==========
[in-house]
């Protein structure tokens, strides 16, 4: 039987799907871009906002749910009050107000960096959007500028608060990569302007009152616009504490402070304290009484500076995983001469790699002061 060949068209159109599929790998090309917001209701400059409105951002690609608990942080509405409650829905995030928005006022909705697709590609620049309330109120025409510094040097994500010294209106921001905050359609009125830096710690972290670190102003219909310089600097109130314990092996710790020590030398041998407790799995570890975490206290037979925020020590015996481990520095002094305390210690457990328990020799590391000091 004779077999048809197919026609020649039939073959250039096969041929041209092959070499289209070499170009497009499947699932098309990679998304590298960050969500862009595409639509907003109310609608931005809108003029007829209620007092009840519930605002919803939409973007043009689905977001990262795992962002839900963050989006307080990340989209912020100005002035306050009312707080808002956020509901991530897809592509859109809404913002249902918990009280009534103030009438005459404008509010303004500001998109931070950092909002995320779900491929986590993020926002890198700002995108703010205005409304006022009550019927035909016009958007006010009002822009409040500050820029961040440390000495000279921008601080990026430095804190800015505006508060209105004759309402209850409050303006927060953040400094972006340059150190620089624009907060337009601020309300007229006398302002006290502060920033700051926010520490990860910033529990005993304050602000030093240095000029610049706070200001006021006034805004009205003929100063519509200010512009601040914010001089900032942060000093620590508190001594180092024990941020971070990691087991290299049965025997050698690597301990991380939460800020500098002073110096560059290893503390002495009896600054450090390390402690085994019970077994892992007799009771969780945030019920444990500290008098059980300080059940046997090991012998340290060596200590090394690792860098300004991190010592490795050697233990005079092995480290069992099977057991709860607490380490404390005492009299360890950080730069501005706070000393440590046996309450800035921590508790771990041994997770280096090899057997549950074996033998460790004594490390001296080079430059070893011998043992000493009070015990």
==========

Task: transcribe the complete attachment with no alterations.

[in-house]
């Protein structure tokens, strides 16, 4: 039987799907871009906002749910009050107000960096959007500028608060990569302007009152616009504490402070304290009484500076995983001469790699002061 060949068209159109599929790998090309917001209701400059409105951002690609608990942080509405409650829905995030928005006022909705697709590609620049309330109120025409510094040097994500010294209106921001905050359609009125830096710690972290670190102003219909310089600097109130314990092996710790020590030398041998407790799995570890975490206290037979925020020590015996481990520095002094305390210690457990328990020799590391000091 004779077999048809197919026609020649039939073959250039096969041929041209092959070499289209070499170009497009499947699932098309990679998304590298960050969500862009595409639509907003109310609608931005809108003029007829209620007092009840519930605002919803939409973007043009689905977001990262795992962002839900963050989006307080990340989209912020100005002035306050009312707080808002956020509901991530897809592509859109809404913002249902918990009280009534103030009438005459404008509010303004500001998109931070950092909002995320779900491929986590993020926002890198700002995108703010205005409304006022009550019927035909016009958007006010009002822009409040500050820029961040440390000495000279921008601080990026430095804190800015505006508060209105004759309402209850409050303006927060953040400094972006340059150190620089624009907060337009601020309300007229006398302002006290502060920033700051926010520490990860910033529990005993304050602000030093240095000029610049706070200001006021006034805004009205003929100063519509200010512009601040914010001089900032942060000093620590508190001594180092024990941020971070990691087991290299049965025997050698690597301990991380939460800020500098002073110096560059290893503390002495009896600054450090390390402690085994019970077994892992007799009771969780945030019920444990500290008098059980300080059940046997090991012998340290060596200590090394690792860098300004991190010592490795050697233990005079092995480290069992099977057991709860607490380490404390005492009299360890950080730069501005706070000393440590046996309450800035921590508790771990041994997770280096090899057997549950074996033998460790004594490390001296080079430059070893011998043992000493009070015990």